Format

Send to

Choose Destination
J Exp Med. 2014 Mar 10;211(3):529-43. doi: 10.1084/jem.20131459. Epub 2014 Feb 17.

Itk-mediated integration of T cell receptor and cytokine signaling regulates the balance between Th17 and regulatory T cells.

Author information

1
National Human Genome Research Institute, 2 National Institute of Allergy and Infectious Diseases, 3 National Institute of Arthritis and Musculoskeletal and Skin Diseases, and 4 National Heart, Lung, and Blood Institute, National Institutes of Health, Bethesda, MD 20892.

Abstract

A proper balance between Th17 and T regulatory cells (Treg cells) is critical for generating protective immune responses while minimizing autoimmunity. We show that the Tec family kinase Itk (IL2-inducible T cell kinase), a component of T cell receptor (TCR) signaling pathways, influences this balance by regulating cross talk between TCR and cytokine signaling. Under both Th17 and Treg cell differentiation conditions, Itk(-/-) CD4(+) T cells develop higher percentages of functional FoxP3(+) cells, associated with increased sensitivity to IL-2. Itk(-/-) CD4(+) T cells also preferentially develop into Treg cells in vivo. We find that Itk-deficient T cells exhibit reduced TCR-induced phosphorylation of mammalian target of rapamycin (mTOR) targets, accompanied by downstream metabolic alterations. Surprisingly, Itk(-/-) cells also exhibit reduced IL-2-induced mTOR activation, despite increased STAT5 phosphorylation. We demonstrate that in wild-type CD4(+) T cells, TCR stimulation leads to a dose-dependent repression of Pten. However, at low TCR stimulation or in the absence of Itk, Pten is not effectively repressed, thereby uncoupling STAT5 phosphorylation and phosphoinositide-3-kinase (PI3K) pathways. Moreover, Itk-deficient CD4(+) T cells show impaired TCR-mediated induction of Myc and miR-19b, known repressors of Pten. Our results demonstrate that Itk helps orchestrate positive feedback loops integrating multiple T cell signaling pathways, suggesting Itk as a potential target for altering the balance between Th17 and Treg cells.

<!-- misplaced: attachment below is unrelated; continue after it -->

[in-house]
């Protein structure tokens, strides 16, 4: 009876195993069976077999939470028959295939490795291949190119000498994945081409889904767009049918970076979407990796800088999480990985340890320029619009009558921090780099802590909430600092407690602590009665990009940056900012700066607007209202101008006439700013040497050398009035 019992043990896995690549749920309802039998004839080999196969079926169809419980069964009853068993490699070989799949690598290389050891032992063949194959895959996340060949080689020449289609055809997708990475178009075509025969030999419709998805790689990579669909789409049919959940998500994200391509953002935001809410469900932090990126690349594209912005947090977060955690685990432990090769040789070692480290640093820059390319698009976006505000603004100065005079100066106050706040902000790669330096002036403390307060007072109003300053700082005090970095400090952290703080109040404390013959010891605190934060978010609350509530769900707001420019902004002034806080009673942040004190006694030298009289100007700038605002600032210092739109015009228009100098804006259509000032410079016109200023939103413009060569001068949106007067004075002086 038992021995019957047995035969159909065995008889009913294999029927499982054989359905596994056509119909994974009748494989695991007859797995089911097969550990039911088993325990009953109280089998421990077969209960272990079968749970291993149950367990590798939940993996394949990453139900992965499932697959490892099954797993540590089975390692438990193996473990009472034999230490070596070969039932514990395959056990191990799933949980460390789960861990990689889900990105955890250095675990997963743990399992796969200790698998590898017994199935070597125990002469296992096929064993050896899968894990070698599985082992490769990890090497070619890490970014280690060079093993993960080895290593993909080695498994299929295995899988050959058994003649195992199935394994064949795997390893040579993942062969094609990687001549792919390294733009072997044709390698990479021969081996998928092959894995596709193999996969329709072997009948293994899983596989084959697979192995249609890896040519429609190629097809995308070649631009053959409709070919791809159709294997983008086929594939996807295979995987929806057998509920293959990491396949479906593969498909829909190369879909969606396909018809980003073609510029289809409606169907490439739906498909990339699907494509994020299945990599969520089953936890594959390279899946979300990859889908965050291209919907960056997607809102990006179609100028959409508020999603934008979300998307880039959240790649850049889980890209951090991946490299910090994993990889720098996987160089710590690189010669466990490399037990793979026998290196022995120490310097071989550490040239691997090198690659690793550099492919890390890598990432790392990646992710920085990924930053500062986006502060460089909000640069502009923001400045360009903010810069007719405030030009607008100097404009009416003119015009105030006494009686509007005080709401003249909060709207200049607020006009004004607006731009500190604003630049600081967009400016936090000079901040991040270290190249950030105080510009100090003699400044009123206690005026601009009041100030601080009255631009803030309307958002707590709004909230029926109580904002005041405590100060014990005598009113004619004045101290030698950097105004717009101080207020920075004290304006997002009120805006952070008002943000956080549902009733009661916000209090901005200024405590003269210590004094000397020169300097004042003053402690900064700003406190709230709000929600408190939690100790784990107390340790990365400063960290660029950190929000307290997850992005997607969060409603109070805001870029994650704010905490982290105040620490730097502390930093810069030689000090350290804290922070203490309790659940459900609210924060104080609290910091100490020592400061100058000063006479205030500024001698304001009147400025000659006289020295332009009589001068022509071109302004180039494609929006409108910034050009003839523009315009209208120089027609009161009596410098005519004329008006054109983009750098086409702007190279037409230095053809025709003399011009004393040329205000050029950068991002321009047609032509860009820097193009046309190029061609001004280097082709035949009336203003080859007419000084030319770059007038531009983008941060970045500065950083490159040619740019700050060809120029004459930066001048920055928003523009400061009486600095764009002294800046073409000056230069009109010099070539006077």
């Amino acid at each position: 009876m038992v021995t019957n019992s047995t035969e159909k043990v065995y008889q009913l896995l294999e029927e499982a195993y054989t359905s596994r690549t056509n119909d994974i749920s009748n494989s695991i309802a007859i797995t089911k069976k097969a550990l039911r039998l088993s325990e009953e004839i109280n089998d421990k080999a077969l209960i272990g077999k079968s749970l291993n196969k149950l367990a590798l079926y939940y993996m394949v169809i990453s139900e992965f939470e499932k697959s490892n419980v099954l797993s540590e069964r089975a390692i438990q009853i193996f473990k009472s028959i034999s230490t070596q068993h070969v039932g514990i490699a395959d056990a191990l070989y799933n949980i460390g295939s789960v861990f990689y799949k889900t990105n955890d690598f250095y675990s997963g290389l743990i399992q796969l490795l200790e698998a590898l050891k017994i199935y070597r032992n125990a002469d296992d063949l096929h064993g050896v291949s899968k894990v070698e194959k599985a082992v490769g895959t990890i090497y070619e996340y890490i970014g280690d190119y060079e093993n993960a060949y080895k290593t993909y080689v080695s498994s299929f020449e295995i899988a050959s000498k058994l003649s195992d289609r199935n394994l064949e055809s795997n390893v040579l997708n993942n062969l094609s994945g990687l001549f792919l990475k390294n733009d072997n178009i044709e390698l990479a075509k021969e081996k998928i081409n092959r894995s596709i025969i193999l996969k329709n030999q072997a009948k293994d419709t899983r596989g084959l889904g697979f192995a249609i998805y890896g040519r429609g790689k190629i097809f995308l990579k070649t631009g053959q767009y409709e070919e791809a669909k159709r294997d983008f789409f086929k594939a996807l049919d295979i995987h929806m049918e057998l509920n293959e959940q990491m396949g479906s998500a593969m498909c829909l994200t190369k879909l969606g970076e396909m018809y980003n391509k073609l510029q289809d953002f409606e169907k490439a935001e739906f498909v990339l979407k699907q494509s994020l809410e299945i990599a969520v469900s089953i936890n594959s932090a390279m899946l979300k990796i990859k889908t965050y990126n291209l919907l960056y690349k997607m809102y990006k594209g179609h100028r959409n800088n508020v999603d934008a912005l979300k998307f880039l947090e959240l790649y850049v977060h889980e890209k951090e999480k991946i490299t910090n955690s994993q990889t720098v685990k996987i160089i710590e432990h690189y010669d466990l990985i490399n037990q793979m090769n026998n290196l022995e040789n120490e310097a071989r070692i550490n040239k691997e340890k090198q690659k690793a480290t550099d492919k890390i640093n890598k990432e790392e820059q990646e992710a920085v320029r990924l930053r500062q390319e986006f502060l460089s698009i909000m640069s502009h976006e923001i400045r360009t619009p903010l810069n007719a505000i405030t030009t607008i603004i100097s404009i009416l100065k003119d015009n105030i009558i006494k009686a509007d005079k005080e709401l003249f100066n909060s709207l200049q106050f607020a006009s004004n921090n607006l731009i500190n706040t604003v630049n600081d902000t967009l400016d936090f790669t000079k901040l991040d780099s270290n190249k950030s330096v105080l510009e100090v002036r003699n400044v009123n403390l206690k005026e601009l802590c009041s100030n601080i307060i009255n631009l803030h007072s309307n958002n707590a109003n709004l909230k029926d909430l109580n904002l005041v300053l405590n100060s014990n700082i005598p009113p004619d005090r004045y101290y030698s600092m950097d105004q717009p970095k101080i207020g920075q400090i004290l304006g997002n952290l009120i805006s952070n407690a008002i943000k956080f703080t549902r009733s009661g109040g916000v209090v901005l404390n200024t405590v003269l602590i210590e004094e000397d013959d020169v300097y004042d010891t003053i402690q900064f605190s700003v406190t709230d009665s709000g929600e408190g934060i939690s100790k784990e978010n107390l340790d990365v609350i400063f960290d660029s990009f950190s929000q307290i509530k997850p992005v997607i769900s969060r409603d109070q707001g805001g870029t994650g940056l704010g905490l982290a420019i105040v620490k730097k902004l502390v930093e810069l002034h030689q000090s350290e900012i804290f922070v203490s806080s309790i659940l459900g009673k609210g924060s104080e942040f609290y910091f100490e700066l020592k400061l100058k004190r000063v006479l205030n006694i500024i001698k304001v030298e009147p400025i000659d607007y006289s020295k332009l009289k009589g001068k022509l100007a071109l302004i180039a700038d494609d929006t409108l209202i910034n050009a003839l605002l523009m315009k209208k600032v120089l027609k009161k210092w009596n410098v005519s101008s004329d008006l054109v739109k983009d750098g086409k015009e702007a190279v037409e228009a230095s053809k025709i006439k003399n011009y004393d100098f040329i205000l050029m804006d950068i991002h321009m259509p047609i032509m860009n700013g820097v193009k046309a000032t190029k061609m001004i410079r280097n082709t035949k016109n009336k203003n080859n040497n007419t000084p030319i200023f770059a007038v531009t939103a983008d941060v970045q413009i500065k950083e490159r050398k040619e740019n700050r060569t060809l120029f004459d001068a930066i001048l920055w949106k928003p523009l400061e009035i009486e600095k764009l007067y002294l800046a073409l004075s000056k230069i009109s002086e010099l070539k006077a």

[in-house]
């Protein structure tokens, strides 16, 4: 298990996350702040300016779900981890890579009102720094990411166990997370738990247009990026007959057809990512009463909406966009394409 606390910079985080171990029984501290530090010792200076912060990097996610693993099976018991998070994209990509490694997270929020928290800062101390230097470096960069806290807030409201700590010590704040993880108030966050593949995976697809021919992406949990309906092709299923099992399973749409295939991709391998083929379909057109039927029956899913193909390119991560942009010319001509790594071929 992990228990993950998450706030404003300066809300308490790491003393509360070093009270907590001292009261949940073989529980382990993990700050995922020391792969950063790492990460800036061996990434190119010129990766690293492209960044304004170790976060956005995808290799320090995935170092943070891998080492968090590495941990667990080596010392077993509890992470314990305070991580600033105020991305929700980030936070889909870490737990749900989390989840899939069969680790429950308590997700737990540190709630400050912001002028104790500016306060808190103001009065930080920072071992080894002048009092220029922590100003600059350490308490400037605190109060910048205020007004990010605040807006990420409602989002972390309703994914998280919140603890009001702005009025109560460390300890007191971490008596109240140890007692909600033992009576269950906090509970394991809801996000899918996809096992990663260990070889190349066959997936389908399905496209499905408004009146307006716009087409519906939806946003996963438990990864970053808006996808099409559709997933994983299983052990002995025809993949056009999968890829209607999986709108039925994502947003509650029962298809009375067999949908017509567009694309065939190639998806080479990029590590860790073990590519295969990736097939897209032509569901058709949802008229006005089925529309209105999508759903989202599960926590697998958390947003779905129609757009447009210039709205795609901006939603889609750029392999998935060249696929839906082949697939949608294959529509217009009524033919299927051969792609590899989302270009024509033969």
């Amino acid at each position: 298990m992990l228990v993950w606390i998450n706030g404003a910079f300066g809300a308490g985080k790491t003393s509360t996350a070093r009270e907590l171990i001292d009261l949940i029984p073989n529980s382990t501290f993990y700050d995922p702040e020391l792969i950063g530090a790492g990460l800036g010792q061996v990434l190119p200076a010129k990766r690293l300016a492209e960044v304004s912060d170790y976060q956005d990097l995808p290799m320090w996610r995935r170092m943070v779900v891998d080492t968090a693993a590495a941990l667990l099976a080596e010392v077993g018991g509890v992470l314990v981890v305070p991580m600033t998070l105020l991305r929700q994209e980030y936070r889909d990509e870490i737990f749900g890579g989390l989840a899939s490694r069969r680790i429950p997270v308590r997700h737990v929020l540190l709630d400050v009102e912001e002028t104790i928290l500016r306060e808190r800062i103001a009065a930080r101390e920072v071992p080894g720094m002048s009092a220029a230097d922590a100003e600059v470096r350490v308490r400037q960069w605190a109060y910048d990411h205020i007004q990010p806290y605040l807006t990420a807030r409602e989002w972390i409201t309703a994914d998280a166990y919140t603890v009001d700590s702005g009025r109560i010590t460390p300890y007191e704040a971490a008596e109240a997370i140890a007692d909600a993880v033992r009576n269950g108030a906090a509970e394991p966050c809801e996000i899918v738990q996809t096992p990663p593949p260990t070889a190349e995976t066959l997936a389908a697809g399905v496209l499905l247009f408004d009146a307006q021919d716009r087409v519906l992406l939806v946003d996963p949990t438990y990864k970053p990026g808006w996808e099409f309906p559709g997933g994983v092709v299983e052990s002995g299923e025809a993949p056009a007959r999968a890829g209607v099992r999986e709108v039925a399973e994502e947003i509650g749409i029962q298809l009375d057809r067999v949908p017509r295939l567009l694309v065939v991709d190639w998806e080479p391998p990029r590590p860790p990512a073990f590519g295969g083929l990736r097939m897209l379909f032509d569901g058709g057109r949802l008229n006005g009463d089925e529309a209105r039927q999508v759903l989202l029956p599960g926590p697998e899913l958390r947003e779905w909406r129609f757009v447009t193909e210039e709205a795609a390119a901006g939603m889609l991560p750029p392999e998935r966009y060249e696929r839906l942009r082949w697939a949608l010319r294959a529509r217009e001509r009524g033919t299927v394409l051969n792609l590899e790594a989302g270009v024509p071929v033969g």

PMID:
24534190
PMCID:
PMC3949578
DOI:
10.1084/jem.20131459
[Indexed for MEDLINE]
Free PMC Article

Supplemental Content

Full text links

Icon for HighWire Icon for PubMed Central
Loading ...
Support Center